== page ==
“Prayer Works”

There is a large billboard sign along the Saw Mill River Parkway north of New York City that reads in big bold letters, “Prayer Works.” There are no other words on the sign. A man named Tom in one of our couple’s retreats on the East Coast told our group that he rode by that sign every single day on his way to work. He did not believe in prayer and he scoffed at the sign each day.

At the time, Tom was dating and in love with a woman named Rose. After a few years, their relationship crumbled. Tom accepted a good job opportunity in Europe and moved away. He was hoping he could forget about Rose, but his feelings for her only grew over the course of several years. Finally one night, in desperation, he thought of the “Prayer Works” sign, and decided to give it a try. He bowed his head in prayer and very humbly asked to either be free of his longing for Rose or else be able to reconnect with her.

At that exact time in New York, Rose had just ended another painful relationship. A dear friend of hers was at her house and asked about Tom. Right then and there, she decided to send him an email and find out how he was doing. They had not been in communication for several years. Well, to make a long love story short, they just gave birth to their second child. Tom admitted to our group that he is now a firm believer in prayer.

We had a lovely experience with prayer recently. Our Assisi retreat this year was very small, with only six participants. We had never done a retreat with so few people, but cancelling it was out of the question. Plus, we really wanted to go as it is a highlight of the year for our own spiritual growth. My dear friend Debbie is a devout Catholic and she told me about a special room at her church that is dedicated to prayer. Our Assisi retreat was drawing close and I felt we needed at least one more person to make the retreat flow better. I also strongly felt that I needed to go to this special room that Debbie had told me about.

Sitting in this room, I felt a little out of place since I was not raised Catholic. But while the others in the room were kneeling, I sat very quietly and prayed. I sincerely asked for one more person to be guided to the retreat. When I left that room, I had a very good feeling that, regardless of the number, the retreat would be just perfect.

At that very time, all the way in Australia, a Catholic nun realized that she had the possibility to be in Assisi from October 11-17. So she typed into google search, “Assisi Retreat October 11-17.” Since those were our exact retreat dates, we were the first search result to pop up. She had never done a retreat that was not Catholic and so she wondered if it was the right thing for her. At the time, she was visiting her childhood home with her eight siblings. As she is so loved in the family, all of her siblings became involved and started reading our many articles on our website. Finally, they concluded that it would be a good fit for her.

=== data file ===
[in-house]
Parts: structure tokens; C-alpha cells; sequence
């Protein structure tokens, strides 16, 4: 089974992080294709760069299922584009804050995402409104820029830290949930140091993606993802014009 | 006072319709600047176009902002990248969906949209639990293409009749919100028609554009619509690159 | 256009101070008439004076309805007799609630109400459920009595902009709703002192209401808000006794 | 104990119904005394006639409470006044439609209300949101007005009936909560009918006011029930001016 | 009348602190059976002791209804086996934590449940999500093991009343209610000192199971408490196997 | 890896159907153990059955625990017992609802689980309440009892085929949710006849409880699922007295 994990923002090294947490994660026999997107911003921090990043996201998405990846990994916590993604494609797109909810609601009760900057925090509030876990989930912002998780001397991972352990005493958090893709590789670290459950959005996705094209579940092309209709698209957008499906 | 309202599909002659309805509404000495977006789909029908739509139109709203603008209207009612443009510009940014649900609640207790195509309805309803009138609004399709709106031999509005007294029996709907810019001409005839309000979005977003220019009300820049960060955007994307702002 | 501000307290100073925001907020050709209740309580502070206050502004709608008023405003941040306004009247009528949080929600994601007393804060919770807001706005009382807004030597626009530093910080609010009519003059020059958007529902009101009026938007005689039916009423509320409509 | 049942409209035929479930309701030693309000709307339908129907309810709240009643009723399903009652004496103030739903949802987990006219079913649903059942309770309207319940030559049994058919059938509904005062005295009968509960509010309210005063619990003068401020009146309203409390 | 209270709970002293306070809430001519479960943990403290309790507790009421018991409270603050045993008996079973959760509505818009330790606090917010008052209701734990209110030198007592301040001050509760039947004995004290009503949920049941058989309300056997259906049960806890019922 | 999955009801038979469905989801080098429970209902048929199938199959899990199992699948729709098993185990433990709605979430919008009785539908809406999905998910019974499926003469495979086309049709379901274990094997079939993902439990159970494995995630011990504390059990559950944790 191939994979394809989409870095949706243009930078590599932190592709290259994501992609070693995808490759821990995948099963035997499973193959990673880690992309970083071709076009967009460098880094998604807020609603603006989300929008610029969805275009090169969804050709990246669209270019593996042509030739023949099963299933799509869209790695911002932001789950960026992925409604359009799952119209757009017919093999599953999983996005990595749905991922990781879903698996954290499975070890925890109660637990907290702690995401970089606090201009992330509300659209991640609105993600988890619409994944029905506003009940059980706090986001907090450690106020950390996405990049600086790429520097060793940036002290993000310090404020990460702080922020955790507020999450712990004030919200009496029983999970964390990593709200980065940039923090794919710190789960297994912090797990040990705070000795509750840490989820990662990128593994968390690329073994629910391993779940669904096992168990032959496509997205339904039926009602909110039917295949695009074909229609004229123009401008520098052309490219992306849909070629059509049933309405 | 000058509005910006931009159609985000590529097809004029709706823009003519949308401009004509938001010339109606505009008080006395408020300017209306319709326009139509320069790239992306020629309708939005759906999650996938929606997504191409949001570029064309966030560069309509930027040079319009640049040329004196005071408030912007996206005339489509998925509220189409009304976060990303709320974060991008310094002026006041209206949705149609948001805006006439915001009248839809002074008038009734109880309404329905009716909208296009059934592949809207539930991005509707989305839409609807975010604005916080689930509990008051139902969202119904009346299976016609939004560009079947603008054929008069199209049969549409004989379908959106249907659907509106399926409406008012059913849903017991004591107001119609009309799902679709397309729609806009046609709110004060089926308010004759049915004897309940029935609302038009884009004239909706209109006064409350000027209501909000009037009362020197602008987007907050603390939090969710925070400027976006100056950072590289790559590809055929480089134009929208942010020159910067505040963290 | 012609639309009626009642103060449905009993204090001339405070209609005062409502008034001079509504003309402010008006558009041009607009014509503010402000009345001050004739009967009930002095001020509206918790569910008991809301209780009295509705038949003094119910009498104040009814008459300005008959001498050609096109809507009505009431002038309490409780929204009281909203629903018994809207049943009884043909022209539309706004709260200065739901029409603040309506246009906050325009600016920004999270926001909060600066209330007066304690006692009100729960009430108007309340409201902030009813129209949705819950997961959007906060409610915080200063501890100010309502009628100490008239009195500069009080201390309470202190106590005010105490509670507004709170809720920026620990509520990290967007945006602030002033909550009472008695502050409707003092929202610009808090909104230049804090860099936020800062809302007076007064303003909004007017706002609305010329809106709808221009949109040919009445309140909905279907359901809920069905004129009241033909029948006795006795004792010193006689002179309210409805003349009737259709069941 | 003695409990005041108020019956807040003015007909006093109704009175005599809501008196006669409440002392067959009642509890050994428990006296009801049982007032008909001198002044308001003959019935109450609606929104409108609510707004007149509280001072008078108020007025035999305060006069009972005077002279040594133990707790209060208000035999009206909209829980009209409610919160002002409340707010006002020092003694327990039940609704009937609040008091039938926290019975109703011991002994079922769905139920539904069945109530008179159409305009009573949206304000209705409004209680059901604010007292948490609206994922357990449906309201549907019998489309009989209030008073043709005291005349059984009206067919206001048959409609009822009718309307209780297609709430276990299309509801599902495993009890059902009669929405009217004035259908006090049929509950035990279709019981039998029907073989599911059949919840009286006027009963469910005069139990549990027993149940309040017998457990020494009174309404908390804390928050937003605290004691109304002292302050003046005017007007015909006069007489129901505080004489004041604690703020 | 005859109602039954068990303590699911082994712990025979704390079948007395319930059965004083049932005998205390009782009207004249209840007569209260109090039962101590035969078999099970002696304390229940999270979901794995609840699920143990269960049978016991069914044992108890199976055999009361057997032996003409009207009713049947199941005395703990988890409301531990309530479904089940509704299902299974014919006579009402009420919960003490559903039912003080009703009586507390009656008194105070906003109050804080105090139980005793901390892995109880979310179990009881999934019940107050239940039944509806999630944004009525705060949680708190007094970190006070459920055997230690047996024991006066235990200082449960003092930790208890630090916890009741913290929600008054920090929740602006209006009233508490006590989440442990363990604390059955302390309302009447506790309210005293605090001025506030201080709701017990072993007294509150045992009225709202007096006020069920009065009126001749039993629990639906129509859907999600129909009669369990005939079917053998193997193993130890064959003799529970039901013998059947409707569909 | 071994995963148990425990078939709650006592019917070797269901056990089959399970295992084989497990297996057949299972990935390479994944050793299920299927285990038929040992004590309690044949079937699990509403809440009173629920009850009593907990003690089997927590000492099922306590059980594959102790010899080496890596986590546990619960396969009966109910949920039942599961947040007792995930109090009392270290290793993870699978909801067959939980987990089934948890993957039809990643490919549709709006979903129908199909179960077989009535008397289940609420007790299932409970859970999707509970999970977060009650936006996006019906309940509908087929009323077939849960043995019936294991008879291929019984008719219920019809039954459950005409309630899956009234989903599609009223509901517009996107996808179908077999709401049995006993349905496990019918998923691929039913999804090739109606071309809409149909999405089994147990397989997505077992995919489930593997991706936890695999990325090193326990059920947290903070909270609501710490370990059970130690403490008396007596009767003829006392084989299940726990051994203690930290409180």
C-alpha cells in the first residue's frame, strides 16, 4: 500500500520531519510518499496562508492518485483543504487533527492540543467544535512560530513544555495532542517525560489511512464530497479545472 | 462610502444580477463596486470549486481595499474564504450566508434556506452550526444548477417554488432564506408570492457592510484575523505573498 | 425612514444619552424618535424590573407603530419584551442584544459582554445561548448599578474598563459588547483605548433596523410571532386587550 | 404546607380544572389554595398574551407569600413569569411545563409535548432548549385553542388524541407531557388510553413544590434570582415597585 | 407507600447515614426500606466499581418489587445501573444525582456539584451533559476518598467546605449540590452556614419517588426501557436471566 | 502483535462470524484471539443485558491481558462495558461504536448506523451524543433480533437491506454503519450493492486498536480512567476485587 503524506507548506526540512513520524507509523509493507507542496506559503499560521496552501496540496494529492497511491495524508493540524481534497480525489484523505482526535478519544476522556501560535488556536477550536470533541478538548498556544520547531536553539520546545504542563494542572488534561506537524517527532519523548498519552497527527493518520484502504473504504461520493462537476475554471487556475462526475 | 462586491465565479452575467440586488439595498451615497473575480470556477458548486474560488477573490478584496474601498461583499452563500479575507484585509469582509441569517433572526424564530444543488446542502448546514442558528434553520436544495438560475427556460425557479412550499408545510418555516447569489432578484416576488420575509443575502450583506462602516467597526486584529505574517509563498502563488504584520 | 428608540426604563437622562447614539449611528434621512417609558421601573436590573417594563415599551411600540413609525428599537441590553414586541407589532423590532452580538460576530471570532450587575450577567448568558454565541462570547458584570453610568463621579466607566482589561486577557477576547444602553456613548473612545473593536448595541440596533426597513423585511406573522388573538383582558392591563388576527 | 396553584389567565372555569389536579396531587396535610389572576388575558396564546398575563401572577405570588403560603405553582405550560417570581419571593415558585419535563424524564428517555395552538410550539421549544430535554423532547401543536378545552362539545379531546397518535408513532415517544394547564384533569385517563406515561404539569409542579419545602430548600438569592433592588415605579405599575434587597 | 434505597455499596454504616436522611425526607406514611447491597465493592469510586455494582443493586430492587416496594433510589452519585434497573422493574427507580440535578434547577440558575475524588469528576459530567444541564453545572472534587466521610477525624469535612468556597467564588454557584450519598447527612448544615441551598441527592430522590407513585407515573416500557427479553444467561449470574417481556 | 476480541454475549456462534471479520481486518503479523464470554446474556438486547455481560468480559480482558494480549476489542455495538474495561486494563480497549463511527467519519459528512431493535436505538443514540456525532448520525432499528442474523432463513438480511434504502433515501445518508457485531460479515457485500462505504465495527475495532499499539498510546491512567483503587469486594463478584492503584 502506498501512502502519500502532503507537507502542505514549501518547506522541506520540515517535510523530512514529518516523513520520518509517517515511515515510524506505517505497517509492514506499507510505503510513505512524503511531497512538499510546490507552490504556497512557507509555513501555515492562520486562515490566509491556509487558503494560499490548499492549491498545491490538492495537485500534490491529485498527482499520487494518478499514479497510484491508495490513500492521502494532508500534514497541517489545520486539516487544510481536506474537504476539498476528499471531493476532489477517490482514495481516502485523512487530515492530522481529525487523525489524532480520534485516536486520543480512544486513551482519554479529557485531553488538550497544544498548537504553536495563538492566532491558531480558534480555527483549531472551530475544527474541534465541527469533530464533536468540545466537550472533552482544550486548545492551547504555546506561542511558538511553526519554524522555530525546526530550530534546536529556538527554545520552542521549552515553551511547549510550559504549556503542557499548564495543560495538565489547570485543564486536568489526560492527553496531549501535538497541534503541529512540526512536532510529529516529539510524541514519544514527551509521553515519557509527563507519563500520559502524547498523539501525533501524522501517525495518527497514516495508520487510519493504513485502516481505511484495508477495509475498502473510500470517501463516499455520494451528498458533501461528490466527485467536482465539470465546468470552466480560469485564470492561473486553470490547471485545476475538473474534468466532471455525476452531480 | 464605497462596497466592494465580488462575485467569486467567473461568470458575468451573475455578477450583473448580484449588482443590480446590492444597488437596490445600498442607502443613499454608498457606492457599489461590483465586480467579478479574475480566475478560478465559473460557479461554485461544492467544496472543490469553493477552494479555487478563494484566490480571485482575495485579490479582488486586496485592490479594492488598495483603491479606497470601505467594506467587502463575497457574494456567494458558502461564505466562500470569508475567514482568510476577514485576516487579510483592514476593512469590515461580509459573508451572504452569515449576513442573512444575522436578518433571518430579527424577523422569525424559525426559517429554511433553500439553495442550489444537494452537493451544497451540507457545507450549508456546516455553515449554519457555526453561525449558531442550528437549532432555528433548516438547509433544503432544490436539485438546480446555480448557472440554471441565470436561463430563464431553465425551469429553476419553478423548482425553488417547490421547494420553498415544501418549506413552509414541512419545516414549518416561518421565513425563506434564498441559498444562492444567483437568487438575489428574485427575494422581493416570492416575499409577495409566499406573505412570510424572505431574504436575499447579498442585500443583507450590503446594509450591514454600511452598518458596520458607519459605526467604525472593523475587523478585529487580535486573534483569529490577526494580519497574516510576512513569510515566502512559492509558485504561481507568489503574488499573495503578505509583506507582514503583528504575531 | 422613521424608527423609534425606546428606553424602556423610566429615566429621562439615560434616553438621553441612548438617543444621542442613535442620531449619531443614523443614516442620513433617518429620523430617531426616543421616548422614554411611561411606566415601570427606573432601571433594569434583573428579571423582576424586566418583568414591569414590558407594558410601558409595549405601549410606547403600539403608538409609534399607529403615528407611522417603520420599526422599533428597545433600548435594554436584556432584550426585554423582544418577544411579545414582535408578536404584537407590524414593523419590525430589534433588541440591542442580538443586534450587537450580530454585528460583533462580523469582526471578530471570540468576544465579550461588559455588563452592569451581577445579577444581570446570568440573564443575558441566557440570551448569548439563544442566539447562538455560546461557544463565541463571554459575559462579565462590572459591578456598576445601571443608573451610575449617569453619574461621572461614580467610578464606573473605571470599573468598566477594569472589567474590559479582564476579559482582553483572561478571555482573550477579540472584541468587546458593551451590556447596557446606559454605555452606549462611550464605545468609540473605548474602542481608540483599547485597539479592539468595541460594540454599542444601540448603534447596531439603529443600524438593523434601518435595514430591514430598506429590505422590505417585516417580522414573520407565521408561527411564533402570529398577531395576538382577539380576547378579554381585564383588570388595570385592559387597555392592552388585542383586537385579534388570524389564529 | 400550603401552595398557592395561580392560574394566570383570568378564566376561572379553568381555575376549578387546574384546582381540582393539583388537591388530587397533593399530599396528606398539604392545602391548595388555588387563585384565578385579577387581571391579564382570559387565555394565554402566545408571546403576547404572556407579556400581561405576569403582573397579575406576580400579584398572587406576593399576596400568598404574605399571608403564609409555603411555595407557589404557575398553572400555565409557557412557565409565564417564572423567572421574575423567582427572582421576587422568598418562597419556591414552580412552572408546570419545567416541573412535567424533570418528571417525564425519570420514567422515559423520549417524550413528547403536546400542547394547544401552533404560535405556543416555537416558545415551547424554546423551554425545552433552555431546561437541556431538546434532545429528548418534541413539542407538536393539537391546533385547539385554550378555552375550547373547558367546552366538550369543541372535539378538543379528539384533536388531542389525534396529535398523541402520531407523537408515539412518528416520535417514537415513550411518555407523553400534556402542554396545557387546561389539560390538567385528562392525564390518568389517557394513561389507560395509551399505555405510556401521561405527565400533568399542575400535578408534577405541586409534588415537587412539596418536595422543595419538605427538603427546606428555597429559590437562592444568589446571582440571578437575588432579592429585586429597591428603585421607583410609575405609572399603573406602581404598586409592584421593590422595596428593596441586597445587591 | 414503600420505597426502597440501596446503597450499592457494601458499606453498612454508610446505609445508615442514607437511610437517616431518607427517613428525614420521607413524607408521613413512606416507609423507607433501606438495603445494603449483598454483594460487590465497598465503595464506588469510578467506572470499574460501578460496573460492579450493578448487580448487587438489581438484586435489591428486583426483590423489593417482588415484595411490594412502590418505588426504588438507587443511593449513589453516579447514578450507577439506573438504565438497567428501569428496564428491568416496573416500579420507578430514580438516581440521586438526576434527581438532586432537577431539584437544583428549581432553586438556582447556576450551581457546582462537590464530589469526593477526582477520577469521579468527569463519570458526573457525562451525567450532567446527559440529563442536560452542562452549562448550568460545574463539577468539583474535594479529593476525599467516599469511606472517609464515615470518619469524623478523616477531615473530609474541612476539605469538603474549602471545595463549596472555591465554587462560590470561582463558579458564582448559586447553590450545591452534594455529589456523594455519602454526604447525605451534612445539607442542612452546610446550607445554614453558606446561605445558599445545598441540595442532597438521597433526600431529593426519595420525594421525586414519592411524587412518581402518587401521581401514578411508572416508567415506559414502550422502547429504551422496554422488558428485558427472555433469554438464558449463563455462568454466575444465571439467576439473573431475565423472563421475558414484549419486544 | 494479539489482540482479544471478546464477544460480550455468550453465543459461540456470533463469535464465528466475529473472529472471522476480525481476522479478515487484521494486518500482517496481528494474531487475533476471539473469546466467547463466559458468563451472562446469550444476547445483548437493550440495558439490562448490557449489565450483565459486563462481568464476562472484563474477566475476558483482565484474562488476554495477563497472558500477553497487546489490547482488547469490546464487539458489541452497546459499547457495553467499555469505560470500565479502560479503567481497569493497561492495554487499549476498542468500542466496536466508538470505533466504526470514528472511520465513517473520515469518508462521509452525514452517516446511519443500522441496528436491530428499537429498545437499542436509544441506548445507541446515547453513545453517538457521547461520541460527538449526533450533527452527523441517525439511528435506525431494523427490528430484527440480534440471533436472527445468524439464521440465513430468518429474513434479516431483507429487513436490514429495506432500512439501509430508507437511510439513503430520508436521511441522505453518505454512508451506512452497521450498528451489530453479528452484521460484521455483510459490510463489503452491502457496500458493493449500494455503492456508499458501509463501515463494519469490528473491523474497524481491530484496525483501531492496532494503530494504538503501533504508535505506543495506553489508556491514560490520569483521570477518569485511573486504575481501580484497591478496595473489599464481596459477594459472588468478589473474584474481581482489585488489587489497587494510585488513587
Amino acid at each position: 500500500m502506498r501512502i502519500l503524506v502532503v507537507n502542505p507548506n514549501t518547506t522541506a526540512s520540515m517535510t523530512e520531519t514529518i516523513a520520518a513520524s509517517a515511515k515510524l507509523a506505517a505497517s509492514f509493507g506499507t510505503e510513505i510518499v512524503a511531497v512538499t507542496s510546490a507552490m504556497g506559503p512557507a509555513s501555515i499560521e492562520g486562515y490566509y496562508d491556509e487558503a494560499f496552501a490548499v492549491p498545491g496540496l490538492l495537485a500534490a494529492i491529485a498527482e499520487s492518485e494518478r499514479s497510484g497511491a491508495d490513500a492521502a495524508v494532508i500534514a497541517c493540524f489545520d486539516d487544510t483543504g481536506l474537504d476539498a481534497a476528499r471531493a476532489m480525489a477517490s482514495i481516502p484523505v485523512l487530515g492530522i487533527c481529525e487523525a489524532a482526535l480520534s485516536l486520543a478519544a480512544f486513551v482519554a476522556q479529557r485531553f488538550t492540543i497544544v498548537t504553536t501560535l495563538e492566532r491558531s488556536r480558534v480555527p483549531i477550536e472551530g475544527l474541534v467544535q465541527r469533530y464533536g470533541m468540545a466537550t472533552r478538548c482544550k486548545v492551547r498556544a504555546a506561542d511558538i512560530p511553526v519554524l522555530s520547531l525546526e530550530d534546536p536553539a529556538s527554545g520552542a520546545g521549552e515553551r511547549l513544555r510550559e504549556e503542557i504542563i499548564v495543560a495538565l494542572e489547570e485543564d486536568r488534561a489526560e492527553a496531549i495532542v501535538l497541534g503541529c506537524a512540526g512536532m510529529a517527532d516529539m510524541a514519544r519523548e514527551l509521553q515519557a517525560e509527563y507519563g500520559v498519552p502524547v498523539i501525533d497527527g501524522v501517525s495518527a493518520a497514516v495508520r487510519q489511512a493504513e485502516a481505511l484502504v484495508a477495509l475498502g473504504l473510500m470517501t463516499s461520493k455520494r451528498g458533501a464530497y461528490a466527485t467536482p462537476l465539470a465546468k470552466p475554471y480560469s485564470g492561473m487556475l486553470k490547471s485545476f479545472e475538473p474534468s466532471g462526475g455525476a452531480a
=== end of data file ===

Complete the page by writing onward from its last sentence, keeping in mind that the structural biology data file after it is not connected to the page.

She emailed us and asked what we thought. At first, Barry was hesitant as we had never had a Catholic nun in any of our retreats before. He said, “What if she only wants to sing and pray, and wants nothing to do with the personal growth work?” But I felt this was so divinely guided that I assured him it was going to be fine. In a Catholic Church, I had prayed for another person and a nun signed up. I pictured that she would be in long black robes, like the nuns in Assisi. I have to admit, it was hard to picture a nun in our retreat, but I felt that we needed to trust.

Well, this nun showed up in blue jeans and a flannel shirt with a large red heart necklace around her neck. She lives in South Africa and helps run a large home for eighty African children that desperately need help. Sister Sally turned out to be a very great light, and her presence in our small group filled the room with love, courageous personal growth work, and humor. Indeed it was a very great blessing and answer to my prayer. Of the ten Assisi retreats we have done, this one was my favorite and her presence was a large part of that.

These are examples of almost instant answers to prayer, but that is not always the case. Sometimes it can take years to feel an answer to a prayer, but the important thing is to persist. When I was twelve, my father had a very good engineering job which ended when his boss suddenly died. My father was out of work at a time when it was difficult to find a job. On top of that disappointment, his childhood polio returned and he was in great back pain. My mother was barely able to support the family with her church secretary job.

I did not mind the lack of money, but I saw the strain it caused both of my parents and I wanted to help. I took on many babysitting jobs, but that only helped to pay for what I needed for school. Upon asking my mother what more I could do, she replied that I should pray for my dad to find meaningful work that would not cause additional harm to his back. Every single night for four years, I prayed for my father.

Finally, a school official from a local junior college somehow found out about my dad, and called him to ask if he would consider working as an engineering instructor. My dad had never even considered teaching. He went on to teach engineering for twenty-five years, until he retired at the age of seventy-six. He absolutely loved his job, and the students all loved and respected him. My mother and I both felt that the offer of that job, which came so unexpectedly, was an answer to our daily prayers.

Perhaps, like Tom used to, you scoff at the notion of prayer. Or maybe you have tried to pray and nothing happened so you gave up. As the sign says in bold letters, “Prayer Works.” I invite you to try and persist. You will be blessed in ways you cannot even imagine.

Scroll to Top